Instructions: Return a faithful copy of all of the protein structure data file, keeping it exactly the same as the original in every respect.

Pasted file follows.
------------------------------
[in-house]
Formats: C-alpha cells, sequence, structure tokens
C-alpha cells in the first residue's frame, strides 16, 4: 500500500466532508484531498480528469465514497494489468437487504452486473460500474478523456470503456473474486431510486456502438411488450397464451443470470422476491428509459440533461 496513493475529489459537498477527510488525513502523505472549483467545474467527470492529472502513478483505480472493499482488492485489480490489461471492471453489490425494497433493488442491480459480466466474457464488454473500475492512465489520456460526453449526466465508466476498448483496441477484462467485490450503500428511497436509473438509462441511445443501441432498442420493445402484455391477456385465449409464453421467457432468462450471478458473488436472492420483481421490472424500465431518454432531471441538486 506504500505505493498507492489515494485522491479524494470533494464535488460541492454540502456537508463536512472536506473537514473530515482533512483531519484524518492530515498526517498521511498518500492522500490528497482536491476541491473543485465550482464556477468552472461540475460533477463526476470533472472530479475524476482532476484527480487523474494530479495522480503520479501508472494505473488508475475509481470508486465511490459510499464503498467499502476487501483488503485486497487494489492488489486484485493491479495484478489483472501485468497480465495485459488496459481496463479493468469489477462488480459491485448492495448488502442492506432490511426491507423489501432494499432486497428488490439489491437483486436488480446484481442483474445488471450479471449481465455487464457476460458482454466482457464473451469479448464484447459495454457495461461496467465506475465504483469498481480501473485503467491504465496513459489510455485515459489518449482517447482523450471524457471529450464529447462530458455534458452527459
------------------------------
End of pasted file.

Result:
[in-house]
Formats: C-alpha cells, sequence, structure tokens
C-alpha cells in the first residue's frame, strides 16, 4: 500500500466532508484531498480528469465514497494489468437487504452486473460500474478523456470503456473474486431510486456502438411488450397464451443470470422476491428509459440533461 496513493475529489459537498477527510488525513502523505472549483467545474467527470492529472502513478483505480472493499482488492485489480490489461471492471453489490425494497433493488442491480459480466466474457464488454473500475492512465489520456460526453449526466465508466476498448483496441477484462467485490450503500428511497436509473438509462441511445443501441432498442420493445402484455391477456385465449409464453421467457432468462450471478458473488436472492420483481421490472424500465431518454432531471441538486 506504500505505493498507492489515494485522491479524494470533494464535488460541492454540502456537508463536512472536506473537514473530515482533512483531519484524518492530515498526517498521511498518500492522500490528497482536491476541491473543485465550482464556477468552472461540475460533477463526476470533472472530479475524476482532476484527480487523474494530479495522480503520479501508472494505473488508475475509481470508486465511490459510499464503498467499502476487501483488503485486497487494489492488489486484485493491479495484478489483472501485468497480465495485459488496459481496463479493468469489477462488480459491485448492495448488502442492506432490511426491507423489501432494499432486497428488490439489491437483486436488480446484481442483474445488471450479471449481465455487464457476460458482454466482457464473451469479448464484447459495454457495461461496467465506475465504483469498481480501473485503467491504465496513459489510455485515459489518449482517447482523450471524457471529450464529447462530458455534458452527459